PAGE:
Happens to be an incorrect statement. I'll tell you why. I've grown up reading these lines neatly written on classroom walls and being recited in school assemblies again and again. And I tried implementing it as well. Constantly worried over my ever-increasing girth, thanks to the sweet n sugary lifestyle the U.S. has to offer, I have been meaning to start walking again. Walking it had to be, since trying to run and ending up huffing and puffing like a puppy with its tongue hanging out was not going to add much to my coolness factor. I mean, look at the people around me, who can walk for miles and during anytime of the day. Their designer sportswear, well toned muscles, and single-minded determination always put me to shame. Here I was adding pounds to myself by the day, waiting for an auspicious occasion when I could start working out. Anyway, the episode about my unsuccessful attempts of getting back in shape is better ranted on another day.
So I discovered this lake with a surrounding trail, a lovely place to spend time, walk, and work out. Soon I convinced another man-friend to partner me. I don't think I have ever done anything ambitious without some aid, and though I was not really banking on the testosterone-proximity to fuel my incentives of shaping myself up, I thought I could do with some company. My man-friend agreed, and we were soon on the paved hall-of-fame pathway where several brawny men, sexy figured women, their puppies, and other lesser mortals have jogged and walked and huffed and puffed before us. This of course happened to us a couple of months ago.
I never really did finish one whole lap, despite my teeth-gritting efforts. I tried on several occasions to walk the whole length of the lake, but halfway through the process, I would be out of breath, bored, suffer from disturbing bowel movements, be on the verge of a blackout, and would have to stop and retract. My man-friend was soon lost amidst the volley of other friends who had been promised company during rigorous gymming or working out session from me, with unfulfilled promises and lost friendship. The lake trail had just seemed too long for me to complete one lap of walk without running into considerable risk of sunstrokes, hormonal dysfunction, or nervous breakdowns. Never again did I return to the lake with my jogging gear, running shoes, or my man-friend.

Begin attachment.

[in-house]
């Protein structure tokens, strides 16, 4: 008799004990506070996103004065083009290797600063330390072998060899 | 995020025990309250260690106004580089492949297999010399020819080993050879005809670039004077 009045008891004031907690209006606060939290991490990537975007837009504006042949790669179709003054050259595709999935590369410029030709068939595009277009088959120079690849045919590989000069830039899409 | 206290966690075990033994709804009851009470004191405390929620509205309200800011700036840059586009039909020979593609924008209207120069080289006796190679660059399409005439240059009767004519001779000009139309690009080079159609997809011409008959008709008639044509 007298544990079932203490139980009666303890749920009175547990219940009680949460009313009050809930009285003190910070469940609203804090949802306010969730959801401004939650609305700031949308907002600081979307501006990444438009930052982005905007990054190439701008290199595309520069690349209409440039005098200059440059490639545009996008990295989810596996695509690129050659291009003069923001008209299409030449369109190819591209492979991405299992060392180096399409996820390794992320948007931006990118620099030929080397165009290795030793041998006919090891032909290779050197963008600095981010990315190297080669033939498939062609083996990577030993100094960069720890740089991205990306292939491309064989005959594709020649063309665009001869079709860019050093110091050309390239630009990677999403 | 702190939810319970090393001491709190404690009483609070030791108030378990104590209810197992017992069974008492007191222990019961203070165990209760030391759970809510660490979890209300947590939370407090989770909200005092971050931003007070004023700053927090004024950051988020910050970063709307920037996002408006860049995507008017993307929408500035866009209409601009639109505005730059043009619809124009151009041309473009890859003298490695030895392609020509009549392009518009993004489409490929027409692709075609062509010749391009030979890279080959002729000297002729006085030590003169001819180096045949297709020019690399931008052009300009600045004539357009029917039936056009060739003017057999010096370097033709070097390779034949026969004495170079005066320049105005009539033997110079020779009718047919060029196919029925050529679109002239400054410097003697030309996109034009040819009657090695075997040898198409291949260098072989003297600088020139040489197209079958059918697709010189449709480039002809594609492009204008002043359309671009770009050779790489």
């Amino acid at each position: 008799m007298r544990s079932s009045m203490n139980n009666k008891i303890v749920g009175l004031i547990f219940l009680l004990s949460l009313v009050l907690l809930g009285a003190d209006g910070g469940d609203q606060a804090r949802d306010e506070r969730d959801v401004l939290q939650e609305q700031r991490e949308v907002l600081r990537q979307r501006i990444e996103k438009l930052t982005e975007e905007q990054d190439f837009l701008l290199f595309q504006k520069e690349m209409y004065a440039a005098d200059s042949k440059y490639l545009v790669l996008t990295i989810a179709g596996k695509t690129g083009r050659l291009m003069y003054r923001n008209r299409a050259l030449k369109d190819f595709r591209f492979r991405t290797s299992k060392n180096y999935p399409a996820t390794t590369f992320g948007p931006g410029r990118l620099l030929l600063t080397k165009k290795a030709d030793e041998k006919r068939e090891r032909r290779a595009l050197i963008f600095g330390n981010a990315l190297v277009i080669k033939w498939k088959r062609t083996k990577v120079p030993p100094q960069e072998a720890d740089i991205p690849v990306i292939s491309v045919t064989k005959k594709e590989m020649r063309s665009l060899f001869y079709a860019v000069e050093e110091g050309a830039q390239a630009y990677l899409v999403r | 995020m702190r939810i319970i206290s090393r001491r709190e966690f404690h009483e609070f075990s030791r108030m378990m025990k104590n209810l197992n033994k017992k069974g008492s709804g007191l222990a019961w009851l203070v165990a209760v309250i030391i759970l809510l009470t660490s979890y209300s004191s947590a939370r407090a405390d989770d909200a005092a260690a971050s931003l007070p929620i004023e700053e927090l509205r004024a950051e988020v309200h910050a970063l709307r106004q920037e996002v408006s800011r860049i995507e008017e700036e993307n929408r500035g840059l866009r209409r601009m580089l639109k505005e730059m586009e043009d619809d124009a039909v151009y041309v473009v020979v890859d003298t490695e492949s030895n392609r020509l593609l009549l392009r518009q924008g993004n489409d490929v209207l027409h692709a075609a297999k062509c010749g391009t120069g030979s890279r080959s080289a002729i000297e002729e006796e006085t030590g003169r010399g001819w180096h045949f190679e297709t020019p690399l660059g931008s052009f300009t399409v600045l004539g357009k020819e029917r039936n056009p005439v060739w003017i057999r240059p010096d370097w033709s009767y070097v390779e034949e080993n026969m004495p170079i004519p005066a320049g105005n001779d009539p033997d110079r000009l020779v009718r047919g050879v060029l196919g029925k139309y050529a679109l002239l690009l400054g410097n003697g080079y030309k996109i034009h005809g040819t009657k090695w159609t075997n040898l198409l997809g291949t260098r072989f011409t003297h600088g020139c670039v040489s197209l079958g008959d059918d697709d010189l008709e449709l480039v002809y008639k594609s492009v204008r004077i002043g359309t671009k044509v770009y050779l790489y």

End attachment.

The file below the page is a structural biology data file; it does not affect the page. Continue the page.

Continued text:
A few days back, I get an email from a woman friend for a brief reunion and an evening spent catching up. The venue soon turned out to be the same lake. So we meet there after months, amidst the same joggers, skaters, and their pets, who must have hopefully forgotten me by now. My friend suggested a brief walk by the water, and even before we know, we start to discuss about everything under the sun. We spent a short time discussing international politics and game theory, but soon the discussion shifted to more girly issues plaguing the world, like clothes and shoes, perfumes and lingerie, waistlines and the ever-scaling hemlines, men and the women in these men’s lives, dates and crushes, cheesy soaps and food channels, about pedicures and cantankerous women friends and men for whom we still sigh like a furnace even after we are decades past the teenage. And even before we ran out of topics of discussion, I had completed my first ever round of walking around the lake.
There were no concerns of physical unfitness, lack of incentive, or lethargy the first time I had tried walking with my man-friend. It’s just that my man-friend turned out to be more focused, and did not give me enough verbal stimulation and girly topics to rant and rave about while we were burning calories. So the next time I am hiking the neighborhood hill, I know whom to go with now. And yeah, the saying henceforth should be talk more walk more. Or better still, talk girly, walk more.